Not that your goal should be making your family members feel uncomfortable. "I try to encourage people to approach their loved ones from a place of love and kindness and grace," said Comrie. You could also try leading with confusion, she suggests, such as playing up your curiosity about why someone is asking you about your love life. "That's not typically going to be met with anger," she said. More often than not, your relative will counter with some version of "I just want to see you happy." At which point, she said, you can reassure them you're good with where you're at.

It's best to try to avoid getting defensive, said Cheng, since your family member likely won't understand why you're upset. "They might even gaslight you, like: 'Why are you so angry every time I ask you that question?'" she said.

It's OK to feel frustrated when it comes to these types of interactions, according to Cheng. But she said, "Unfortunately, we have no control of the other person's behaviour." What you can do is remember to breathe and try to reframe how you are viewing the discussion. Remind yourself: "They're trying to make a conversation. They're curious and they care about my future," Cheng said.

You can also choose to ignore any unwanted comments or advice, said Comrie. "Sometimes it's better to just say, you know, 'Thanks for the tips,'" she said. She suggests having an exit strategy, particularly when you'd rather avoid an argument or if there is a threat of anger boiling over into violence. "If a conversation becomes overwhelming or you don't like it or it doesn't feel good, [there are] ways that you can excuse yourself … [like by saying] 'Hey, you know what, I'm really, really hot. I'm just going to step outside for a little bit of a walk.'" 

The other question Comrie gets asked a lot is "Do I have to go?" Her answer is no. "If you know that going to this family event is going to be something that it takes you days and days to recover from emotionally, physically, spiritually … you can say, 'You know what, I'm going to sit it out this year.'" Or she said you could skip part of it. If your family usually spends the entire day together, for example, you could just go for dinner or dessert.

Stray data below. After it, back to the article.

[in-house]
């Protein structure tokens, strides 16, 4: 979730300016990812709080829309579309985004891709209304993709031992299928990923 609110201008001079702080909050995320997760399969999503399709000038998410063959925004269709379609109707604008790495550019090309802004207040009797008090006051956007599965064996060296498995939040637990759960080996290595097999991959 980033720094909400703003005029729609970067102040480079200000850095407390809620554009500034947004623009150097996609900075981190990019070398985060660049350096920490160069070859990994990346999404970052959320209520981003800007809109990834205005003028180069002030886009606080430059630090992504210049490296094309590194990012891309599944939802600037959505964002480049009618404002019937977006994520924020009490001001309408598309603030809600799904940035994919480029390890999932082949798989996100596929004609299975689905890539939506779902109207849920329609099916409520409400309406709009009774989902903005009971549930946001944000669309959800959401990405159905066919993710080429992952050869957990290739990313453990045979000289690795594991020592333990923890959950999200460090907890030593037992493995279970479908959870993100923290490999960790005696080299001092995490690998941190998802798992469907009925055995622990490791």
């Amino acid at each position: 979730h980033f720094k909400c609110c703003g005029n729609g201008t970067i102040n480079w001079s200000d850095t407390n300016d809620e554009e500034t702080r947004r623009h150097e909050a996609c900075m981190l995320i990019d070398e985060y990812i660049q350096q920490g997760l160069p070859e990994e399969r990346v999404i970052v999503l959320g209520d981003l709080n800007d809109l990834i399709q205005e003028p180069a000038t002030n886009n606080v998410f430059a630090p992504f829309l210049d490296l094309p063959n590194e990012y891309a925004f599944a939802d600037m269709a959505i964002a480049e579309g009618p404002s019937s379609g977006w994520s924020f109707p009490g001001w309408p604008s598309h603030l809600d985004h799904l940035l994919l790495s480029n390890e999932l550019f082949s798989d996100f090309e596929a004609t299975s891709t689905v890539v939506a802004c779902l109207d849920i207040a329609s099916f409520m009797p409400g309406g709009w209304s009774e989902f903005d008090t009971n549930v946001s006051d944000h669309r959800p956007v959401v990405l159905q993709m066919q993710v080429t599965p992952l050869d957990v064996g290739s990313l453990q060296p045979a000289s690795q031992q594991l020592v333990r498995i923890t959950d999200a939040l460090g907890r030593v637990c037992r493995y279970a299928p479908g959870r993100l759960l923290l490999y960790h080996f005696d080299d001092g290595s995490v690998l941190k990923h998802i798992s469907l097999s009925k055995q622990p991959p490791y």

For many Canadians, there can also be a cultural aspect to these lines of questioning, where traditions or expectations play a more significant role, said Comrie. The success of their children, for example, can loom large over a parent's identity, and that can be challenging at a family gathering when everyone is trying to present their best selves. "[In] some cultures, you know, parents will actually say if [their adult children] don't get married or they don't have kids that it's a reflection on the parents," she said.

This is something Cheng has experienced herself as a Chinese Canadian. Most of her clients are also Asian, she said, and she can relate when they are frustrated with their relatives. "My [own] family or my parents are like, 'When are you getting married? Are you going to have kids? Don't you have a boyfriend?" Cheng doesn't let it bother her. "But I know some of my clients that come to see me, they have that family pressure," she said.

If, despite your best efforts, you leave a get-together feeling as if you were ambushed by a nosy relative, Comrie suggests soothing yourself with some perspective. Whether someone comments on your weight, your dating life or about having kids, you might want to ask, "Are they happy with their life?" Oftentimes the answer is no, Comrie said. "And if they're not happy … why would you take advice [from] them about how to be happy?" 

Ultimately, said Comrie, "You're making the choices that are best for you, and nobody else really needs to understand those." 


Jen Lauriault is a Collingwood, Ont.-based writer and editor whose work has appeared in Maclean’s, Today’s Parent and Chatelaine.